Oil Gains After Choppy Trade, US August Crude Expires Above $50


NEW YORK, July 21 (Reuters) - Crude oil futures held on to gains after a volatile session that saw the U.S. front-month August contract expire and go off the board above $50 a barrel, with a weaker dollar providing support.

Weak U.S. RBOB gasoline futures helped curb gains for crude, especially Brent, traders said, as expectations that inventories rose again last week weighed on prices.

The dollar retreated from a three-month high against a basket of currencies on mild profit-taking and as the euro rebounded.

A rising dollar makes it more profitable for non-U.S. investors to sell dollar-denominated assets and a weaker greenback makes oil less expensive for consumers using other currencies.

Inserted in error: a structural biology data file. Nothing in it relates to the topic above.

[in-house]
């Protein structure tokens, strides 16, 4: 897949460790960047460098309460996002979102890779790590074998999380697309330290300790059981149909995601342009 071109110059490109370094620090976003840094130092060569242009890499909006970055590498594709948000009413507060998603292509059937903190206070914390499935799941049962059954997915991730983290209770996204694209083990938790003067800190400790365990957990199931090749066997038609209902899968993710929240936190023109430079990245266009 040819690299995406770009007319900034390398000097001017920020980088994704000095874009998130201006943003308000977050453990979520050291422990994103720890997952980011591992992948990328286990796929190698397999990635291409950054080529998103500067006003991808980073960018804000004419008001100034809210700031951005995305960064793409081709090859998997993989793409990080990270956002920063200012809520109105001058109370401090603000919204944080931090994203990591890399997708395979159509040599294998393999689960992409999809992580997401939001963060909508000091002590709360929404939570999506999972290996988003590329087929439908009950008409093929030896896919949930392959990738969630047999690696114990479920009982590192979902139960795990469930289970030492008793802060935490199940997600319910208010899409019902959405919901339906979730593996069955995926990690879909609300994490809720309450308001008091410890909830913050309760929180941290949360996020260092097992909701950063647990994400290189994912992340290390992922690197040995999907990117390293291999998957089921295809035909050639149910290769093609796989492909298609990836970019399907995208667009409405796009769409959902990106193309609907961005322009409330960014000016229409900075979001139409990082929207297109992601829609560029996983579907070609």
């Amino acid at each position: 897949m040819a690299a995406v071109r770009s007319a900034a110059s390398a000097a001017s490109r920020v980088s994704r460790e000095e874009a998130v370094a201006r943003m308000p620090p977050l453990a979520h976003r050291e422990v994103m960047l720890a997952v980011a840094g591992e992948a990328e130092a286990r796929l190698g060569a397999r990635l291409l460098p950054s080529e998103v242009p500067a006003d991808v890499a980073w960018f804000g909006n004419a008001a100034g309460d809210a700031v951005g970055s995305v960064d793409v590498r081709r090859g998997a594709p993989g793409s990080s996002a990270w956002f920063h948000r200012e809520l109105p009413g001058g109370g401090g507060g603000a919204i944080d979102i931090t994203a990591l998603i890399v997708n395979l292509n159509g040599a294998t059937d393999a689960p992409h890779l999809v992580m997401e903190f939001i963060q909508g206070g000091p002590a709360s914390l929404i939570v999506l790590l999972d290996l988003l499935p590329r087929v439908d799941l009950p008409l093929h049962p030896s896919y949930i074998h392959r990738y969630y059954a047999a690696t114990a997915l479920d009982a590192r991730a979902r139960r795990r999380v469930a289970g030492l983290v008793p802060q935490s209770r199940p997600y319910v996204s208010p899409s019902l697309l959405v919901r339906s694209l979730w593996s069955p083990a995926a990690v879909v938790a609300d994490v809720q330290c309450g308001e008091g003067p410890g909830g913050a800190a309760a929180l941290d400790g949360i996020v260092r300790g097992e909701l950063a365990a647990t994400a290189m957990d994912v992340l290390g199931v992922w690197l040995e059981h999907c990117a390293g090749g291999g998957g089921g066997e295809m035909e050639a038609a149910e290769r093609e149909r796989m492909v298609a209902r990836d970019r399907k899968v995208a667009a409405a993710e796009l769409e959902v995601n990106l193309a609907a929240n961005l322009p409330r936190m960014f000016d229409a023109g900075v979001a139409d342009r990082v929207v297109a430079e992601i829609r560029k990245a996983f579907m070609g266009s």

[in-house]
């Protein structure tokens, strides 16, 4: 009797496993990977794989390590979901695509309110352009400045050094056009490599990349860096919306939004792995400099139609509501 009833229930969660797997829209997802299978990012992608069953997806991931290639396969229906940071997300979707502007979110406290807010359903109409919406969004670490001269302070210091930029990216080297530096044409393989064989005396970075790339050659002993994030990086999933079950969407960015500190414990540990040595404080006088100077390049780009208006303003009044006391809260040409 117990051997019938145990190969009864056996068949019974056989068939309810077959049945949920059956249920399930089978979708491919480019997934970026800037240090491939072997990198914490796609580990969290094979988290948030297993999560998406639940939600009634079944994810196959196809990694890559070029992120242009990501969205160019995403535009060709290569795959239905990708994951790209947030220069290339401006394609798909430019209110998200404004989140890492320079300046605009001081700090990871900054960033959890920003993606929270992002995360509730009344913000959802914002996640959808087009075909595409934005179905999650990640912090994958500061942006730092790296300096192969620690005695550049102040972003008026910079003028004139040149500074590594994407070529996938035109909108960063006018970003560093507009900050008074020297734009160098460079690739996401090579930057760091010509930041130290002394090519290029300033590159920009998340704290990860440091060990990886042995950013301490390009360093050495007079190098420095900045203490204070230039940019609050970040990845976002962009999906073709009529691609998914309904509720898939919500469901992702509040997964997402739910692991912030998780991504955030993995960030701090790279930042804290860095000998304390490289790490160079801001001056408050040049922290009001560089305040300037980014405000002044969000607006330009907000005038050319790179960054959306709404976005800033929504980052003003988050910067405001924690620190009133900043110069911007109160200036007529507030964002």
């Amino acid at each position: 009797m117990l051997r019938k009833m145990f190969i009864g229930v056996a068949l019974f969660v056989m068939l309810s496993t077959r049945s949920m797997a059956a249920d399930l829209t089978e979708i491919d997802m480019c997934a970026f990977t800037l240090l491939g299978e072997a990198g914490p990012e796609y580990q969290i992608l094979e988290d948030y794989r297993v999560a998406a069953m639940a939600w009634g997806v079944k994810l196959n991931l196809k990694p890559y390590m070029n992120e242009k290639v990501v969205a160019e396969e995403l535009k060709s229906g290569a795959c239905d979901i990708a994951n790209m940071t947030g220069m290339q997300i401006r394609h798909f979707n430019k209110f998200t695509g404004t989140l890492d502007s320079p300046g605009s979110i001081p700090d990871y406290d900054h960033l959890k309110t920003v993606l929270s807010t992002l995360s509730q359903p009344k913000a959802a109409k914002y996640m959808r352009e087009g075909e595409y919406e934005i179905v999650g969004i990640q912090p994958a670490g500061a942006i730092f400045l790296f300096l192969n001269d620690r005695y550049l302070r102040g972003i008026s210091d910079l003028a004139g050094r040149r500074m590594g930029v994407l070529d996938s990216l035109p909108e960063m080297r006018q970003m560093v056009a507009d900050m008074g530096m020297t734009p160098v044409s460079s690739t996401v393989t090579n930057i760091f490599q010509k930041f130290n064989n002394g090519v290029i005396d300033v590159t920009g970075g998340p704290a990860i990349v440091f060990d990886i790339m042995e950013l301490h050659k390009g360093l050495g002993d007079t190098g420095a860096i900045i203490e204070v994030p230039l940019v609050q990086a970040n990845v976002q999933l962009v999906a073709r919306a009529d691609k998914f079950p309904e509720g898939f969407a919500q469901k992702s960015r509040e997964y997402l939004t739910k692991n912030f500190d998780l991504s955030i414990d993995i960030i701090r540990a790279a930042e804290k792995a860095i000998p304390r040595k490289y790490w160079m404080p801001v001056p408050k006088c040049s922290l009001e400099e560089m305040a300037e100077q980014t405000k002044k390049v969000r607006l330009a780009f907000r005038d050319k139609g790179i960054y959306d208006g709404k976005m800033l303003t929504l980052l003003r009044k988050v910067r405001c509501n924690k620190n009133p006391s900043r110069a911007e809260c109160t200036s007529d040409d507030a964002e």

Expectations of more Iranian supply following last week's agreement on Tehran's nuclear program and concerns that economic worries in China and Europe will weigh on demand have put pressure on oil this month.

Expiring U.S. August crude rose 21 cents to settle at $50.36 a barrel, after slipping to $49.77 intraday.

U.S. September crude settled at $50.86, up 42 cents.


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